The Blue Sword is the tale of Harry, a young woman who's just moved to the edge of the desert after losing her parents. She's come to Damar, a desert land shared by the Homelanders, which are Harry's people, and the Hillfolk.
Her life isn't bad - those she's been taken in by are kind, her life is fairly easy, and her brother's presence keeps her socially in the circles. But there's something missing - something her soul wants but that she can't quite put her finger on. Until she gets kidnapped by the king of the Hillfolk and finds answers to questions she hadn't known she was asking.
Harry is an interesting character - she doesn't hate or disparage feminine things like so many of her sort would, and she also doesn't pine for the chance to use a sword and smack people around. She breaks a lot of molds for this kind of heroine, which I very much loved. She's smart and strong and selfless but not to the point of stupidity. Let's hear it for an intelligent lead character!
Though I have to admit, the thing about this book that struck me the most was that Harry has remarkably little reaction to being kidnapped. She's more worried about blending in with her captors than about getting back, or if her brother might be worried, or whatever. It's a little surprising, but it doesn't really hurt the tale. It's made clear that there's something within Harry that's always been calling out to this world, and in getting there, she finally finds where she belongs, so it really works. :)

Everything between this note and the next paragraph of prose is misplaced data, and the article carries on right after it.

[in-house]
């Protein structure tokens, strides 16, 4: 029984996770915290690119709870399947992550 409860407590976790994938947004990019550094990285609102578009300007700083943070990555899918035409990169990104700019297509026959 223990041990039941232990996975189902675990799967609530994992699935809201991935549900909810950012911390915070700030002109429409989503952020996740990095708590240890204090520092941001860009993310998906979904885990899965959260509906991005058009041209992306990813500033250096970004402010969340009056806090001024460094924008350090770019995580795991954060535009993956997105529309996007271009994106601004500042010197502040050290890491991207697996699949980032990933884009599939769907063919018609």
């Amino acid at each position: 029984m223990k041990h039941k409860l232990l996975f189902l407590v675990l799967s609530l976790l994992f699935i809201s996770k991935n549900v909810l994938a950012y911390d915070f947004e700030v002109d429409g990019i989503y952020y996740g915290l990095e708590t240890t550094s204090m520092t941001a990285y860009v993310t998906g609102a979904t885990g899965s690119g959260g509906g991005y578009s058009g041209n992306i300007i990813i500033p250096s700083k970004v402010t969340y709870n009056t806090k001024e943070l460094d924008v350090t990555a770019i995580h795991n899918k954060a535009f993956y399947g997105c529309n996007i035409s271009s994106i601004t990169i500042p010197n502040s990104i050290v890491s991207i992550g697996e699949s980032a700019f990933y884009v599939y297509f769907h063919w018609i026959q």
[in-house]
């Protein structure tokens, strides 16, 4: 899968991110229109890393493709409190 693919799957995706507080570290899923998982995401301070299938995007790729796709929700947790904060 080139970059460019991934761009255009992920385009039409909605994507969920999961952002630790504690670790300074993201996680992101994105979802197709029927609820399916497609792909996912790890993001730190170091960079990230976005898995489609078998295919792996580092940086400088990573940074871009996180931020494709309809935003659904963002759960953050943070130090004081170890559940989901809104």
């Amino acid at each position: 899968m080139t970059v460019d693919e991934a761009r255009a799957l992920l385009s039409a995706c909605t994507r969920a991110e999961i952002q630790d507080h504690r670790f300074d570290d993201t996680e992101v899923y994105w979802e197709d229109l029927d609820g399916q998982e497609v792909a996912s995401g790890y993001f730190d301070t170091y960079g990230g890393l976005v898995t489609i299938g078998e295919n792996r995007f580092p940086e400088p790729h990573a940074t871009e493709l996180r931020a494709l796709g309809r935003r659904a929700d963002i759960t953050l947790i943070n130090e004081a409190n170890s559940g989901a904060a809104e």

McKinley's writing really makes this book sparkle. The descriptions are fantastic and breathe life not only into the hot, arid Homelander settlement (which reminded me of the setting from a Shirley Temple movie) and the open spaces and hills where the Hillfolk dwell in their tents to ride their horses. Also, I very much enjoyed the way she described Henry feeling the power of her magic. It was subtle and natural, but you could still feel the power of it.
Corlath, the male lead of this book, is likewise interesting, if not quite as well rounded as Harry. You can see he's a bit at loose ends when we first meet him - he sits uneasily atop the power structure of his people, aware war is coming and unsure how he's going to save his people from it. Kidnapping Harry is an act of desperation in a way, but it's one that saves him, gives him a focus, and helps him see a future beyond the coming war.
If you enjoy traditional high fantasy with compelling characters, great descriptions and a little bit of magic, give this one a go. It's a lovely book, and also a very quick read.